Serving as the official seat of the EU Parliament, Strasbourg is a historic, dynamic, and architecturally gorgeous city. It surprised me with its lively side, and I discovered the city serves as a hotbed of culture, museums, theaters, operas, concert halls, and festivals. The bustling city is completely walkable with everything you’d want to see and do within easy reach. Whether you’re looking for local restaurants, attractions, or entertainment, there’s no doubt that you’ll soon fall in love with this captivating medieval destination.
I arrived in Strasbourg via train which lies on the western edges of the city. Only a short walk it didn’t take me long to reach the historic center. And then BAM. There it was. The imposing Strasbourg Cathedral.
Most travelers will approach the same way along the main thoroughfare running up to the front of the cathedral and will be awestruck by its sheer size and grandeur. The magnificent structure towers over the surrounding cityscape and nearly every square inch of the building is ornately carved. Here we are in the 21st century with 1,000 foot skyscrapers in our modern cities and I am still awed by buildings that were built 500-1,000 years ago. Can you imagine how the people of that time felt? They must have been completely dumbfounded seeing it for the first time.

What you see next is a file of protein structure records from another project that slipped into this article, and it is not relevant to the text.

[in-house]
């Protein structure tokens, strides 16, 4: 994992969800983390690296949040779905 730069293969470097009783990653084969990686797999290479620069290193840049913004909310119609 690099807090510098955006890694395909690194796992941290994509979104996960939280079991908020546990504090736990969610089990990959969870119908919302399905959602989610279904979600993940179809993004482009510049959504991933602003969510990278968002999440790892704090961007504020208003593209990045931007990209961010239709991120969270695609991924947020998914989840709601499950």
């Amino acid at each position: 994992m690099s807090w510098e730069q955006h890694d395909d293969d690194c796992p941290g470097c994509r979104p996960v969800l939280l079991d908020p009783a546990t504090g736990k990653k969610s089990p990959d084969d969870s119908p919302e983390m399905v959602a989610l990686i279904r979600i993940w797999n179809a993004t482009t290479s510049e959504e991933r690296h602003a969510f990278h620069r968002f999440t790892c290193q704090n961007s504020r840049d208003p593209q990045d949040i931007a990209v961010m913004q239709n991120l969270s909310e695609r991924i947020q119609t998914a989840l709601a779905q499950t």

An outstanding masterpiece of Gothic art, Strasbourg Cathedral is one of the finest images of the Middle Ages that you will ever see. The construction of the Romanesque cathedral began in 1015, but only the crypt and original footprint remain. The current structure is made of pink sandstone which changes color according to the time of day, and the lighting effects around the cathedral are simply magical to watch, especially on summer evenings. I took time to explore the interior and then proceeded to climb up the 465 ft spire overlooking the city.
Encircled by the River Ill, Strasburg has mirrored the changing fortunes of France and the Alsace region for hundreds of years. It’s easy to explore Strasbourg’s different districts on foot, each of which has its own distinct identity intimately related to its history and locals. You will notice some parts of the city seem typically German, while others feel very French.
Strasbourg has changed hands many times between the two countries over the centuries, even as recently as WWII when it was occupied by Germany. This gives the city a distinct flavor that is unique and refreshing. Must sees for history and architecture lovers include, of course, Strasbourg Cathedral dominating the cityscape, but also La Petite France and Rohan Palace; home to three museums; Museum of Decorative Arts, Museum of Fine Arts, and the Archaeological Museum.